With the Random Acts of Kindness Week (RAK) now upon us, we are reminded that sometimes, an unexpected gesture of kindness can turn a bad situation into an uplifting moment that resonates long after the deed is done.
By Michael Lloyd-White
Bullying has filtered into almost every fabric of our society with dire consequences both socially and financially. We don’t have to look far to find a story about a child committing suicide, self-harming or refusing to attend school due to bullying. Some may argue that bullying has become a 21st century pandemic, which invites the question, ‘has kindness gone missing-in-action’?
Today businesses go to great efforts to ensure that they are compliant with creating safe working environments; at least, we assume this is the case given the mountains of handbooks and guidelines covering WH&S with signed training manuals ensuring staff have attained the necessary level of skills for each task. Interestingly, many of these documents have little or no reference to kindness – with the focus primarily being on physicality, rather than mental and emotional wellness.
It may be fair to argue that corporate compliance is not driven by humanity but rather the bottom line. Insurance companies are the ones who dictate safe workplaces as part of their risk mitigation strategy in the event of injury claims.
According to a recent report by the Australian Productivity Commission, work place bullying costs employers AUD 10 billion per year and the Australian economy almost AUD 15 Billion annually. These estimations are based on costs associated with increased absenteeism and the loss of productivity due to employee disengagement as result of bullying.
While incidents of workplace injury have decreased in developed nations, accounts of reported incidents of workplace bullying have increased. In Australia it is now illegal to bully within the workplace with fines in excess of AUD500,000 for companies and AUD50,000 for individuals. Companies found not to have workshops and orientations regarding bullying in place are also liable.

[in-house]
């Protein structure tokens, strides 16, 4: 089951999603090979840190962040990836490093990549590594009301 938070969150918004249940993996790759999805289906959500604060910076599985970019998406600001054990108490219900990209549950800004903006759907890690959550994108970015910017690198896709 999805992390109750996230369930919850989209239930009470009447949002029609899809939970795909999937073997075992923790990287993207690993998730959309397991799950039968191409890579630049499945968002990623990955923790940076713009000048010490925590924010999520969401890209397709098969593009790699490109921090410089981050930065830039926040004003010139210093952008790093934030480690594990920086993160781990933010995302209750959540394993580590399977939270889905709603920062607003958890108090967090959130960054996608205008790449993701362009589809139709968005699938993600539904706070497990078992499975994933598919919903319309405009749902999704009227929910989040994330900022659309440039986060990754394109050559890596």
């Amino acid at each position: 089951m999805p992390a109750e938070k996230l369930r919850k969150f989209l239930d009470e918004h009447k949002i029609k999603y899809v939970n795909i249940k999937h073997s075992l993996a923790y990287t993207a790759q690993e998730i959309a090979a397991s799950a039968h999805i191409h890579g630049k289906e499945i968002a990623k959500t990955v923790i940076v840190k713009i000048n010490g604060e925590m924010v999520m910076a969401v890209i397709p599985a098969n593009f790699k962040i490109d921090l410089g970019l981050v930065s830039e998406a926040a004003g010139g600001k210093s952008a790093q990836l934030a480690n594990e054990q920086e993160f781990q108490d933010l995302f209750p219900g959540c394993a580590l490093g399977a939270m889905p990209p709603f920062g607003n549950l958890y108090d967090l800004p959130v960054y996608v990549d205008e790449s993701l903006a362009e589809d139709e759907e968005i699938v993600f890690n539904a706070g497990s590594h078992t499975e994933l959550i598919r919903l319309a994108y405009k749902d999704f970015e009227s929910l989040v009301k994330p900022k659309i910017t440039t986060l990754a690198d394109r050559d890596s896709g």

In my opinion, bullying is a symptom of a fearful society where bystander behaviour has become commonplace. Few people are prepared to speak up for others as they fear it puts them at risk of becoming the next target.
Employee WH&S committees are established to develop safety policies including fire, slip and fall, correct lifting and prevent discrimination and harassment, however to my knowledge, there has not been a position on the committee to specifically address cultures of bullying. One organisation that is getting it right and is actively pursuing a culture of kindness is Consult Australia (peak industry body for design and construction).
According to CEO Megan Motto, Consult Australia appointed a CFO (Chief Fun Officer) to keep the office positive:
“I simply chose the person who best emulated a positive and inclusive nature, as we see this as essential, using upbeat activities creates goodwill and becomes infectious. It keeps morale high and disputes and angst to a minimum,” says Motto.
Statistics in first-world nations demonstrate a dramatic decrease in workplace injuries, supported by training packages to ensure the staff work environment is safe. However, the most dangerous thing in a room when a facilitator evaluates risk, is not the faulty power socket or the rickety chair, it is the people in the room whom are all capable of causing harm. Harm through an inappropriate abusive word, harm through exclusion, harm through not acting or speaking up.